A fall bikepacking trip was on the schedule, but where to go? At first, the Pyramid Mountain in the Entiat north of Leavenworth seemed appropriate, but Chip advised that last year’s fire damage made a loop impossible. Then, the Sunshine Coast was carefully explored on a map and bus transportation found. However, as time got closer to the Labor Day weekend, the weather did not look that great anywhere north of Oregon. Well, then how about Scott’s Hot Sisters Hot Springs loop in Oregon?
- Weather: check
- Singletrack: check
- Rideable singletrack: check again!
- Low-traffic connector roads: check
The loop carries with it 42k ft. elevation gain according to Scott, but the GPX track shows up as 52k ft. in Garmin Basecamp. In either case, a shortcut is needed. The shortest drive was to Oakridge, so then it was either the northern or southern portion with the Bunchgrass (“Eugene to Crest”) trail in the middle. The southern half looked a bit more appealing and shorter, so I stayed Friday night at the Oakridge Motel and started after a hearty breakfast at 9 am. Here’s a quick slideshow of the three days:
Click the map for the GPX track on RideWithGPS.
Scroll down if you want the narrative:
I decided to ride counter-clockwise by going past Hills Creek Lake. The road is indeed fairly low traffic as promised, only about 1 car/minute passed me. Beautiful cool weather made this an easy section.
Soon, the far reaches of the Middle Fork Williamette singletrack adds some twisty turns, while paralleling the road.
Instead of following the Middle Fork Williamette to the end, the route goes up and over a gravel road towards the Steamboat Inn. It’s so good to be out on a bike ride without people yelling “on your left”, or ringing their bells at me. Noone here, except one crazed 4-wheeling idiot who almost runs me over, and the driver of a car who wouldn’t pull over. Wheew.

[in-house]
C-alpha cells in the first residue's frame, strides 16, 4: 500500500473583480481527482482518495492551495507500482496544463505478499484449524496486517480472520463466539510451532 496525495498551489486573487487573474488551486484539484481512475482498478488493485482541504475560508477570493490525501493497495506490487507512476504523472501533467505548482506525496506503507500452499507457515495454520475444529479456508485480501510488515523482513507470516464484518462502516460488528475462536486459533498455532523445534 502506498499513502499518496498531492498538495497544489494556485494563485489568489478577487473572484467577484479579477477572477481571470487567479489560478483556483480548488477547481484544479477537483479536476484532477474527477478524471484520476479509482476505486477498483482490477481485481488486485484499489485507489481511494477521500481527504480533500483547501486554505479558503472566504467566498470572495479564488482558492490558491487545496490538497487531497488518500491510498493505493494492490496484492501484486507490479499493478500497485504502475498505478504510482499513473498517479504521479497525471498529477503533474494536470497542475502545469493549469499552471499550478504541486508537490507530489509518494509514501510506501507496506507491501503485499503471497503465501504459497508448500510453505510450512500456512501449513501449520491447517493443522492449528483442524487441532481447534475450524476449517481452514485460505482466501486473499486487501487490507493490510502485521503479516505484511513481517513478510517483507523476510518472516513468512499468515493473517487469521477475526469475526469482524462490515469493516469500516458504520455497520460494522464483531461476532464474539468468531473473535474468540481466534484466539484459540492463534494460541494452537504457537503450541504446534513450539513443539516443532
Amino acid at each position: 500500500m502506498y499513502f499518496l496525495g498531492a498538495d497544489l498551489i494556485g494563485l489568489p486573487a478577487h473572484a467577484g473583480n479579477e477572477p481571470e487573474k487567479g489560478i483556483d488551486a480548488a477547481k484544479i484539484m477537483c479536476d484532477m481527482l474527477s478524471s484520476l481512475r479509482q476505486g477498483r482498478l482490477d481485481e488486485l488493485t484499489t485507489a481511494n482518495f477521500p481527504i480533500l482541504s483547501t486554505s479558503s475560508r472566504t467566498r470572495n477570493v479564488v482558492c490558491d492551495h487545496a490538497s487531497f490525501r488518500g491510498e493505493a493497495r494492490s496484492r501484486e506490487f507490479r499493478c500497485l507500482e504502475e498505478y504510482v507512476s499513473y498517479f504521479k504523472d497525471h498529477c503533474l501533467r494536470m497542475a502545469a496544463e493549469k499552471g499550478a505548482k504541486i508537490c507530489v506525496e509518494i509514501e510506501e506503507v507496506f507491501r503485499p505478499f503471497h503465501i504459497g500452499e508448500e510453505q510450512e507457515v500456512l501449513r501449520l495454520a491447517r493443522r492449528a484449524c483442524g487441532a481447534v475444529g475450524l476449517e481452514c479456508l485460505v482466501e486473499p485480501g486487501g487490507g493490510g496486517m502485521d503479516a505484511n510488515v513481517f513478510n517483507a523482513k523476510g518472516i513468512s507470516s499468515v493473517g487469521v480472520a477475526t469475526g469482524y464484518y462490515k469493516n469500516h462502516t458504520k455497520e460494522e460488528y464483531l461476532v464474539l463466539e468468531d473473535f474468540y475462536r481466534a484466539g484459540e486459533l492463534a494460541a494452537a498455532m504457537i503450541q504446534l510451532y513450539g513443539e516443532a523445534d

Coming down onto the pavement, the riding along Steamboat Creek is easy. Consistently downhill and very light traffic. I steal a few glances into the low-running water.
Suddenly, a fancy Airstream trailer catches my eye. Odd. Then I realize, that Scott had left a waypoint here about a Fishwatcher. Must check it out. Note the Oregon State Police is part of the sponsorship.
A super cute dog greets me as I round the corner behind the trailer.
And fishes! 2 feet long salmon everywhere!
The reason for the Fishwatcher is that about ten years ago, someone dynamited the pool to catch all the fish. Which is crazy in and of itself, but also for the fact that salmon are waiting here before the rains come and make it possible for them to swim farther upstream for spawning.
I arrive at the Steamboat Inn a bit after lunch time, and treated myself to a milk shake and veggie burger. It feels like an odd mix of anniversary-celebrating, wine drinking couples, and me. But, they have food, so that’s a plus.
It’s good to get out and back on the trail: the North Fork Umpqua. It starts out with a techy bit around some rocks, before undulating heavily up and down. Not an easy river trail, but I knew that from the elevation profile which only goes up 3000 ft over 40 miles, while gaining over 8000 ft. elevation in total.
The ~5 mile sections had different character and were explained with trail signs. After the hardpacked section above, came loose granite. Wheew, tough climbing on a hardtail!
I was definitely pushing at this point: